Adding Shaded Relief in Photoshop

I’ve had occasion, from time to time, to show my colleagues in the UW Cartography Lab the technique I use to combine shaded relief with other map layers in Photoshop. After a recent request to share the technique again, I decided to make a video, so that people can watch at their own convenience. So, if you’re interested in this:


then watch this:

(make sure to view in HD, so you can see the details I’m talking about). If you’d like, you can also follow along with the same file I’m using:

This tutorial is, and will remain, free, but if you derive some value from it, you are welcome to make a donation to support my continued work.

10 thoughts on “Adding Shaded Relief in Photoshop

  1. Hi, this is a great tutorial. May I ask how you generated the hypsometric tint? was that in GIS or Photoshop? And is it also a copy of the hillshade with color applied? I would like to try generating my own.


    1. For this example, I believe I did it in Photoshop, though I have also done it in GIS. It doesn’t use a copy of the hillshade, but a copy of the DEM itself. So, in ArcMap, for example, you can load in a DEM and then colors are automatically applied based on the values in the DEM — usually the default setting is a black (low areas) to white (high areas) setting, but you can go in and change that to a variety of other ramps. If you have a similar black-to-white image in Photoshop, you would use the Gradient Map tool to alter its colors, which is what I did in creating the example. Hope this helps!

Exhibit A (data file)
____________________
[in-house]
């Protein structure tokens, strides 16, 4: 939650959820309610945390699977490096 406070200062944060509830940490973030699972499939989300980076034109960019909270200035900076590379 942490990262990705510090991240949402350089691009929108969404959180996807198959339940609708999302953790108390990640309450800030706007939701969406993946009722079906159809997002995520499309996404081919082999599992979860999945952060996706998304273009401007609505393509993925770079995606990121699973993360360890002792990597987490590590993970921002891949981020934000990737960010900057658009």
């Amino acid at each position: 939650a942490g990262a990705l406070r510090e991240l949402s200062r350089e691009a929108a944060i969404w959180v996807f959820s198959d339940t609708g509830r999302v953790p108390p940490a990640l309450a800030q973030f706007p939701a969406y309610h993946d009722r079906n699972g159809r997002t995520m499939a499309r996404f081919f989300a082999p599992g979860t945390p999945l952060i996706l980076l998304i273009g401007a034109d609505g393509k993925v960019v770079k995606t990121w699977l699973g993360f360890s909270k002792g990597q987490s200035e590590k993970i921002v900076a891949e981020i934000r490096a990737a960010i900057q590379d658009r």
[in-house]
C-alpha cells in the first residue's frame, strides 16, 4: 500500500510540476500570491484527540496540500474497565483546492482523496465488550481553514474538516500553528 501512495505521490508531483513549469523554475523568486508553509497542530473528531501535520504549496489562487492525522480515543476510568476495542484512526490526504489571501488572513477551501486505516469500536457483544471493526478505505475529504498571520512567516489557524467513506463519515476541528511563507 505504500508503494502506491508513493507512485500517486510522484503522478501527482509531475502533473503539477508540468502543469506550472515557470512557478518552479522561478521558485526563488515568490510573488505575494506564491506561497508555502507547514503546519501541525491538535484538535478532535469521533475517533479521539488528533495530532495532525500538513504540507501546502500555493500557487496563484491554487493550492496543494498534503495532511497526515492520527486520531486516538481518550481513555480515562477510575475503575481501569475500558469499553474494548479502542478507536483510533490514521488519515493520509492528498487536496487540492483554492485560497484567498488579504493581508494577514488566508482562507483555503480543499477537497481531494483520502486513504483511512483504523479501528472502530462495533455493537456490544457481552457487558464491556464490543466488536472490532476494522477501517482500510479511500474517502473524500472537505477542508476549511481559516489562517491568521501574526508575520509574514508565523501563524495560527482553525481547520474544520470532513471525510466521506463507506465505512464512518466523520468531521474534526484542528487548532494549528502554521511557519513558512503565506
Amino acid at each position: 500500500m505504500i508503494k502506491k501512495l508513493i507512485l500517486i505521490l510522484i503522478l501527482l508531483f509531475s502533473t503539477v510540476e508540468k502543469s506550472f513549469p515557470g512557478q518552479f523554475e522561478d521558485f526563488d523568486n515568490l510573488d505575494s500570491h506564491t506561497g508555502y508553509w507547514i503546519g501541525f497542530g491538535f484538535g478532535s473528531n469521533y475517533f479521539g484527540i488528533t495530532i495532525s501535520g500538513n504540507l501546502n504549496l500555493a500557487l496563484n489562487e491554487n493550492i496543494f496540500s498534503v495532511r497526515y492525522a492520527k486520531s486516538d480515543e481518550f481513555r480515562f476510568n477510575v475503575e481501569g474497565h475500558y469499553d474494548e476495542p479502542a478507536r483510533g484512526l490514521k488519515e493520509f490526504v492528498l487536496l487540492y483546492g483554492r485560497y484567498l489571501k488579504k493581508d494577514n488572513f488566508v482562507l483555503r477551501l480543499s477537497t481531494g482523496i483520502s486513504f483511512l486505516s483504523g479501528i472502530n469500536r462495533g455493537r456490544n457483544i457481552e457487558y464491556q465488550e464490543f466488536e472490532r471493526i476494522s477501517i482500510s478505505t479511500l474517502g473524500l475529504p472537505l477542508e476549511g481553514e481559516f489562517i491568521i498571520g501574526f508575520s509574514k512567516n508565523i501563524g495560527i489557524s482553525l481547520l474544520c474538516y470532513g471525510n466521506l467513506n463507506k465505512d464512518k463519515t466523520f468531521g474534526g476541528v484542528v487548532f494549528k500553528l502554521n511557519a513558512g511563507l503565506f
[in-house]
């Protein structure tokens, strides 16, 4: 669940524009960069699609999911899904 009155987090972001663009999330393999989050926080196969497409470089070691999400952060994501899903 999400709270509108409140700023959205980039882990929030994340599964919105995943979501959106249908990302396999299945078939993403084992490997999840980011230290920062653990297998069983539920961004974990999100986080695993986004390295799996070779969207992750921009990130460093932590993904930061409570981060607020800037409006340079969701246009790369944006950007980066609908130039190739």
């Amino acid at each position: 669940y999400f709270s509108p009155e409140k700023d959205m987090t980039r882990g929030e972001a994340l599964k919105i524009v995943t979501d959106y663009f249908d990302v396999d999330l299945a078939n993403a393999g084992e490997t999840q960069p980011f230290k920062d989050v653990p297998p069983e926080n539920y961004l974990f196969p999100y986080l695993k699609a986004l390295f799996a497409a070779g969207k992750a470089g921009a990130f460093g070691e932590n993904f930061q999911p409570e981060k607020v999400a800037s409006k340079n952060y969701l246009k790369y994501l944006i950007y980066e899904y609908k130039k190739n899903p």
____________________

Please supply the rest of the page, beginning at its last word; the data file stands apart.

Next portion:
1. Ah that’s too bad. I’ve been looking around at other maps trying to sample them. Harder than I thought.

            I’ll have to look into land cover and learn a bit more about that. Would make for a much more realistic map if I can make lots of masks for a desert or forest etc


  2. Your tutorials are the best. It’s so hard to find good Adobe/Cartographic/GIS resources on the interwebs. Cheers!

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